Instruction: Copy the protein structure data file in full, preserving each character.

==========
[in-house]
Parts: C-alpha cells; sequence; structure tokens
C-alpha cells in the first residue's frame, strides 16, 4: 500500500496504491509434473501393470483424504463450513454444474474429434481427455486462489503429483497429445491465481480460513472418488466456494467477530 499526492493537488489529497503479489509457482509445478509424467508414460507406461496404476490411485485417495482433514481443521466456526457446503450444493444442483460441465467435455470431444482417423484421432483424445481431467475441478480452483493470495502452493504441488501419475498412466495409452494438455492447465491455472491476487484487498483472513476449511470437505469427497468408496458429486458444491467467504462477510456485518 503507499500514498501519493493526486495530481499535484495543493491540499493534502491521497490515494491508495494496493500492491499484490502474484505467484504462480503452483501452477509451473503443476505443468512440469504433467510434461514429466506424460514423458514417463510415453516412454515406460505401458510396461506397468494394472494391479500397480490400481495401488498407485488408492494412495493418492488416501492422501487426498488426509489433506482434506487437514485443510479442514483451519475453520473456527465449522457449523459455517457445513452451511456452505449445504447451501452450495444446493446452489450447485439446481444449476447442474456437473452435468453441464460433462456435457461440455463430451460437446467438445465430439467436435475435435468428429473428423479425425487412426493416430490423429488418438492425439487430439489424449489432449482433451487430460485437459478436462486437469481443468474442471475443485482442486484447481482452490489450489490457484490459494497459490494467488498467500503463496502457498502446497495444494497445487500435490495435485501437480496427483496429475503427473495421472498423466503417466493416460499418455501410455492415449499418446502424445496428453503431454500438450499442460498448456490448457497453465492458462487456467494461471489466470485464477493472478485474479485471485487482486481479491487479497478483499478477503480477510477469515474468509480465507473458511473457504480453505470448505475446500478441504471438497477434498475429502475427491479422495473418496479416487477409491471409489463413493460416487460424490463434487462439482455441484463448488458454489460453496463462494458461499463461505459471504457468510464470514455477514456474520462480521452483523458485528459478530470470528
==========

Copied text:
[in-house]
Parts: C-alpha cells; sequence; structure tokens
C-alpha cells in the first residue's frame, strides 16, 4: 500500500496504491509434473501393470483424504463450513454444474474429434481427455486462489503429483497429445491465481480460513472418488466456494467477530 499526492493537488489529497503479489509457482509445478509424467508414460507406461496404476490411485485417495482433514481443521466456526457446503450444493444442483460441465467435455470431444482417423484421432483424445481431467475441478480452483493470495502452493504441488501419475498412466495409452494438455492447465491455472491476487484487498483472513476449511470437505469427497468408496458429486458444491467467504462477510456485518 503507499500514498501519493493526486495530481499535484495543493491540499493534502491521497490515494491508495494496493500492491499484490502474484505467484504462480503452483501452477509451473503443476505443468512440469504433467510434461514429466506424460514423458514417463510415453516412454515406460505401458510396461506397468494394472494391479500397480490400481495401488498407485488408492494412495493418492488416501492422501487426498488426509489433506482434506487437514485443510479442514483451519475453520473456527465449522457449523459455517457445513452451511456452505449445504447451501452450495444446493446452489450447485439446481444449476447442474456437473452435468453441464460433462456435457461440455463430451460437446467438445465430439467436435475435435468428429473428423479425425487412426493416430490423429488418438492425439487430439489424449489432449482433451487430460485437459478436462486437469481443468474442471475443485482442486484447481482452490489450489490457484490459494497459490494467488498467500503463496502457498502446497495444494497445487500435490495435485501437480496427483496429475503427473495421472498423466503417466493416460499418455501410455492415449499418446502424445496428453503431454500438450499442460498448456490448457497453465492458462487456467494461471489466470485464477493472478485474479485471485487482486481479491487479497478483499478477503480477510477469515474468509480465507473458511473457504480453505470448505475446500478441504471438497477434498475429502475427491479422495473418496479416487477409491471409489463413493460416487460424490463434487462439482455441484463448488458454489460453496463462494458461499463461505459471504457468510464470514455477514456474520462480521452483523458485528459478530470470528